Deganawidah left his village in a canoe. The canoe was made of white stone. All the villagers mocked his canoe, saying that such a canoe would surely sink. He said if he was whom he claimed that the canoe would float. The people thought he was bold to claim to be the Great Spirit. However, the boat did float off and never sank.

    Like many Christian saints, Degonewidah loved animals and they loved him. He was the Native American St Francis, and he could even talk to the animals like St. Columba. Jesus was even said to have talked to the animals in Gnostic tales. The Deer was said to be a gift from the creator for the eastern woodland tribes. Much like the bison in plain's cultures.

    Hiawatha and Degonewidah Unite:

    When Hiawatha and Degonewidah ("The Master of Things"), united, they decided to work together for peace:

  • First they went to the Oneida and spoke to their Chief Odatshedeh (O-DAT-se-de), whose name ment "quiver bearer," about peace. He said he would tell them tomorrow (in a year). A year later the Oneida chief said "YES."

  • Second they went to the Onondagas, and as was expected, their chief Thadodaho said: "NO."

  • Then they asked the Cayuga Chief Akahenyonk (a-ga-HEN-yonk), whose name meant "wary spy." A year later the Cayuga agreed to join the Great Peace.

  • Next they asked the Mohawk. They also agreed to the peace.

  • They then returned to the Onondaga. At last Thadodaho said: "Yes."

    However, before he said yes, they promised that Onondaga would be the meeting place of the Confederation. Onondagans would also be the Firekeepers. As soon as Thadodaho agreed, his snakes ceased to move and his crooked limbs straightened.

    Hiawatha, Degonewida, and Jikonsahseh (The Great Peace Woman) were all delighted. Jikonsahseh (meaning "New Face") joined them in their ideals.

    The last group to be asked about the Great Peace was the Senecas. The chiefs were Kanyaderiyo (ga-nya-da-RI-yo) meaning "beautiful lake" and Shadekaronyes (sa-da-ga-RON-yes) meaning "skies equal in length." These brothers were against the "Peace."

    When Hiawatha told then that they were the only chiefs that opposed them, they changed their minds. This is the legend of Hiawatha, Deganewida, and Jikonsahseh (a convert known as the "Mother of Nations") the Peacemakers.

    Jikonsahseh, the Great Peacemaker, told of the power of her gender within the confederacy:

    1. Women made proposals.
    2. Women chose male sachems (chiefs)
    3. Women guided and helped chiefs.
    4. Women could replace a bad chief with a new one.
    5. Women were wise.
    6. Women were the spiitual heads of the tribes.
    7. Women were hard working.
    8. Women were respected.

    Benjamin Franklin:

    Benjamin Franklin did more than anyone else to promote the genius of the Iroquois League and recommended the adoption of many of their practices. In 1744, Canassatego, an Onondaga chief, counseled the colonists to unite as the Iroquois had done. Ten years later, in 1754, Benjamin Franklin proposed a plan to unite the colonies as did the Iroquois. This plan was presented at the Albany Congress. The idea was not accepted at this time. However some twenty years later the Albany plan influenced our Articles of Confederation and was key in the creation of our Constitution, which was based on the Iroquois Constitution. Many have forgotten this truth, and what the United States of America used to stand for.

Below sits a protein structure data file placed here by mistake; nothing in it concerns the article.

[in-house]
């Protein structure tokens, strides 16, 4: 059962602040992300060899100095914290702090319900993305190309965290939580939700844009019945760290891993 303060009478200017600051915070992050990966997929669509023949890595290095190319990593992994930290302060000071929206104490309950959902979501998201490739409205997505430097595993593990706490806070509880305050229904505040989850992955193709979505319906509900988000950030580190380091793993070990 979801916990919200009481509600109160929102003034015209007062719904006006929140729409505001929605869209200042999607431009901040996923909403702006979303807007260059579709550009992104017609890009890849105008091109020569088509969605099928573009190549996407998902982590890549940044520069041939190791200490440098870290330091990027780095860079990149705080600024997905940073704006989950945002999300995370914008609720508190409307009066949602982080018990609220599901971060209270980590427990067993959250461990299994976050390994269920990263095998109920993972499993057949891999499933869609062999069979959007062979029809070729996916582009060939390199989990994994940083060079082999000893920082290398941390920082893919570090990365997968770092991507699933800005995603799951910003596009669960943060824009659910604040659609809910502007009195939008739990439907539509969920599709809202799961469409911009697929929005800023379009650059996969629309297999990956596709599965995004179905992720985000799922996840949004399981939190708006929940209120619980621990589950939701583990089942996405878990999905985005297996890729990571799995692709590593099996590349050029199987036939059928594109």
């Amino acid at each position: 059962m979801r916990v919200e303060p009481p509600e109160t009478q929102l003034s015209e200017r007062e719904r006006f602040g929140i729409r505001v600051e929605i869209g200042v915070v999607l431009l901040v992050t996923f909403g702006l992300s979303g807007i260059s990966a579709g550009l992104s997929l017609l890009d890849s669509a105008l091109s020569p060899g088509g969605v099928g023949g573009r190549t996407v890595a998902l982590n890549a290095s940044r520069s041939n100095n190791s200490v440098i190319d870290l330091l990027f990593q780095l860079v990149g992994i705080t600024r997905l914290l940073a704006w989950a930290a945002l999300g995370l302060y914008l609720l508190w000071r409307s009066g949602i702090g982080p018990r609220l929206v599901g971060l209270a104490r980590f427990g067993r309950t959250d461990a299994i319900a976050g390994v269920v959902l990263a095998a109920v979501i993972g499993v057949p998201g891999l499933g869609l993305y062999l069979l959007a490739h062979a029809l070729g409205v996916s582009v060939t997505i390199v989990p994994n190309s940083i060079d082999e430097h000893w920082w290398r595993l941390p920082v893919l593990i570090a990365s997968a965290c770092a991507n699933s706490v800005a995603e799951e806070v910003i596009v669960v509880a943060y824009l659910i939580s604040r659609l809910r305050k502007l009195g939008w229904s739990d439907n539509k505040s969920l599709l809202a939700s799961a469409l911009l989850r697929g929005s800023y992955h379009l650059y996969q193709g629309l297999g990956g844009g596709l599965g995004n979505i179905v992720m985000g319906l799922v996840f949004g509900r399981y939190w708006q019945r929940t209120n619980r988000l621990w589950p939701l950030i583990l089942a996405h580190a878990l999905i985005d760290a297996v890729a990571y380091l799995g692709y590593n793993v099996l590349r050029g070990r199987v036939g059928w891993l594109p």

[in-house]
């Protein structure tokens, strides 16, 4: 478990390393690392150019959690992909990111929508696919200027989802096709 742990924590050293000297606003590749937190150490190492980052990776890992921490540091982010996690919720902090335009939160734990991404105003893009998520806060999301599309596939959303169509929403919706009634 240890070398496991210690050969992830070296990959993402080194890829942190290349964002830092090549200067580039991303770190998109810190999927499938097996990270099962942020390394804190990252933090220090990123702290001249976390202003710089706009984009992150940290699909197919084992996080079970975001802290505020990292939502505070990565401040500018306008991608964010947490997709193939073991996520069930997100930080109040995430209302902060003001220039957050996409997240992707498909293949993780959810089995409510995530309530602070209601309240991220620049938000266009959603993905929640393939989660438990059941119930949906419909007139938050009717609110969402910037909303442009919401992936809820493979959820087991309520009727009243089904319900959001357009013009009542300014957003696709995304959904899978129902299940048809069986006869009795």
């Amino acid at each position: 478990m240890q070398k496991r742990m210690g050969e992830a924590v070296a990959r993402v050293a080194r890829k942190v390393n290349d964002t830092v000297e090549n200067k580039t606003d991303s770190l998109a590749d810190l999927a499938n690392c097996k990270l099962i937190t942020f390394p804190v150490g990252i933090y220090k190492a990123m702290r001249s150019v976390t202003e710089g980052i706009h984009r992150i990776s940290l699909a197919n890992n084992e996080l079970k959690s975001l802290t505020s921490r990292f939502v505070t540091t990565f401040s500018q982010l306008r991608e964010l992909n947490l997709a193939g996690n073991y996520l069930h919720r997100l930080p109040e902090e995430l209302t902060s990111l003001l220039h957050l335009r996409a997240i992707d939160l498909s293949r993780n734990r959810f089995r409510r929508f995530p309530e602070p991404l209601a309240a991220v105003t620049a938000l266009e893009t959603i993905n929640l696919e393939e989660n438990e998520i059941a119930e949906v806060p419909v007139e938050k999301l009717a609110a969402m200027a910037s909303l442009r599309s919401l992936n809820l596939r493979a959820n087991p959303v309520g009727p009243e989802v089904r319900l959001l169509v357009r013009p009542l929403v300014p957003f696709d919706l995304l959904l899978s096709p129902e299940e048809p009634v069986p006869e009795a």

How Does This Story Relates to Our Own Nation?:

    Today we are giving jobs to nations outside of our own borders, while our own citizens can't get jobs. We are no longer united, but now we are in conflict. Too many different groups seek to tear apart our unity. We must fight for a common goal TOGETHER. Listen to the ancients.

    Our world is on the edge of an ecological disaster. Many older civilizations experienced this, which is why so many ancient cities, in the Americas, left their cities to be taken back by the forests and jungles. People must learn to respect the powers of Mother Nature. Floridians experienced the power of hurricanes in 2004. The winter of 2005 has come in like a lion. There are many disasters in other parts of the world as well. Nature is holy and should not be upset.

    The key to our nations success is to unite once again. All citizens should be like a bundle of arrows held together. It is only in this way that we are strong. One arrow can be broken, many arrows can not. If the citizens of the United States fight each other, we will fall:

    • We all live on Turtle Island (North America).
    • We all bleed when cut.
    • We all are sad when a loved one dies.
    • We all can see the power of Mother Nature

    Forget the differences and celebrate the sameness of the human spirit. War must end for our world to survive. This was our policy right up to the World Wars. Somewhere we forgot this. Each of us must work to return our unity to this country.

    We should remember the teachings of the Peacemaker.

    "We Are All Related."


    Bouvillian, Nancy. Hiawatha: Founder of the Iroquois Confederacy. New York: Chelsea House Publishers, 1992.

    Houston, Jean and Margaret Rubin. Manual for the Peacemaker: An Iroquois Legend to Heal Self & Society. Wheaton, IL.: Quest Books, 1995.